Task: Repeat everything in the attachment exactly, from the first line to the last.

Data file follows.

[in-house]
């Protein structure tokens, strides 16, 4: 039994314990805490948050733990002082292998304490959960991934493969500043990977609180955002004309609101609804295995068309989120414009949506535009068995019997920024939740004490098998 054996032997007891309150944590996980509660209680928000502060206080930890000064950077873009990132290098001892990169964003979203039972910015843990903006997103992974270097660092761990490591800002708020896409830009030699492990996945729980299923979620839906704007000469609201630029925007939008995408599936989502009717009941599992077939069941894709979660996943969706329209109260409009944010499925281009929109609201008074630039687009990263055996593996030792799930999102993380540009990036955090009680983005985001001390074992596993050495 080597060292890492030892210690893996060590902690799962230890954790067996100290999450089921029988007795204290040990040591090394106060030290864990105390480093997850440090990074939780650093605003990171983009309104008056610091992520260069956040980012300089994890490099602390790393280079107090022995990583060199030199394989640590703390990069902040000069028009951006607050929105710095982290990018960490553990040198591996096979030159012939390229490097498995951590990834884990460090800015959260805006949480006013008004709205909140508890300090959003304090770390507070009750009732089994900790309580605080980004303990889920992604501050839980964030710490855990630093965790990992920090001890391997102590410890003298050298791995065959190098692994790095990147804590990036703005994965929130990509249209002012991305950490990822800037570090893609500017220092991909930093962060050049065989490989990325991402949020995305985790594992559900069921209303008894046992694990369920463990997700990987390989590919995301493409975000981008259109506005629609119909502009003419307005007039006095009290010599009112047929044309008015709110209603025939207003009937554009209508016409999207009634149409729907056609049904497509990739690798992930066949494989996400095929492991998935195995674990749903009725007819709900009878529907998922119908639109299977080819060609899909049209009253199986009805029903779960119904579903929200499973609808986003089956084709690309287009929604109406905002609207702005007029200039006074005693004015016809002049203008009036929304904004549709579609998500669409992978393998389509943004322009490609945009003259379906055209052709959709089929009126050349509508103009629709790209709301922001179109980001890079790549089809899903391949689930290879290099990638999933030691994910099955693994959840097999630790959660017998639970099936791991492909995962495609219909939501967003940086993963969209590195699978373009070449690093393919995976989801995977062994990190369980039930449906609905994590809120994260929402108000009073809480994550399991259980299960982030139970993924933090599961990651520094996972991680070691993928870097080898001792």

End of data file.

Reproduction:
[in-house]
């Protein structure tokens, strides 16, 4: 039994314990805490948050733990002082292998304490959960991934493969500043990977609180955002004309609101609804295995068309989120414009949506535009068995019997920024939740004490098998 054996032997007891309150944590996980509660209680928000502060206080930890000064950077873009990132290098001892990169964003979203039972910015843990903006997103992974270097660092761990490591800002708020896409830009030699492990996945729980299923979620839906704007000469609201630029925007939008995408599936989502009717009941599992077939069941894709979660996943969706329209109260409009944010499925281009929109609201008074630039687009990263055996593996030792799930999102993380540009990036955090009680983005985001001390074992596993050495 080597060292890492030892210690893996060590902690799962230890954790067996100290999450089921029988007795204290040990040591090394106060030290864990105390480093997850440090990074939780650093605003990171983009309104008056610091992520260069956040980012300089994890490099602390790393280079107090022995990583060199030199394989640590703390990069902040000069028009951006607050929105710095982290990018960490553990040198591996096979030159012939390229490097498995951590990834884990460090800015959260805006949480006013008004709205909140508890300090959003304090770390507070009750009732089994900790309580605080980004303990889920992604501050839980964030710490855990630093965790990992920090001890391997102590410890003298050298791995065959190098692994790095990147804590990036703005994965929130990509249209002012991305950490990822800037570090893609500017220092991909930093962060050049065989490989990325991402949020995305985790594992559900069921209303008894046992694990369920463990997700990987390989590919995301493409975000981008259109506005629609119909502009003419307005007039006095009290010599009112047929044309008015709110209603025939207003009937554009209508016409999207009634149409729907056609049904497509990739690798992930066949494989996400095929492991998935195995674990749903009725007819709900009878529907998922119908639109299977080819060609899909049209009253199986009805029903779960119904579903929200499973609808986003089956084709690309287009929604109406905002609207702005007029200039006074005693004015016809002049203008009036929304904004549709579609998500669409992978393998389509943004322009490609945009003259379906055209052709959709089929009126050349509508103009629709790209709301922001179109980001890079790549089809899903391949689930290879290099990638999933030691994910099955693994959840097999630790959660017998639970099936791991492909995962495609219909939501967003940086993963969209590195699978373009070449690093393919995976989801995977062994990190369980039930449906609905994590809120994260929402108000009073809480994550399991259980299960982030139970993924933090599961990651520094996972991680070691993928870097080898001792």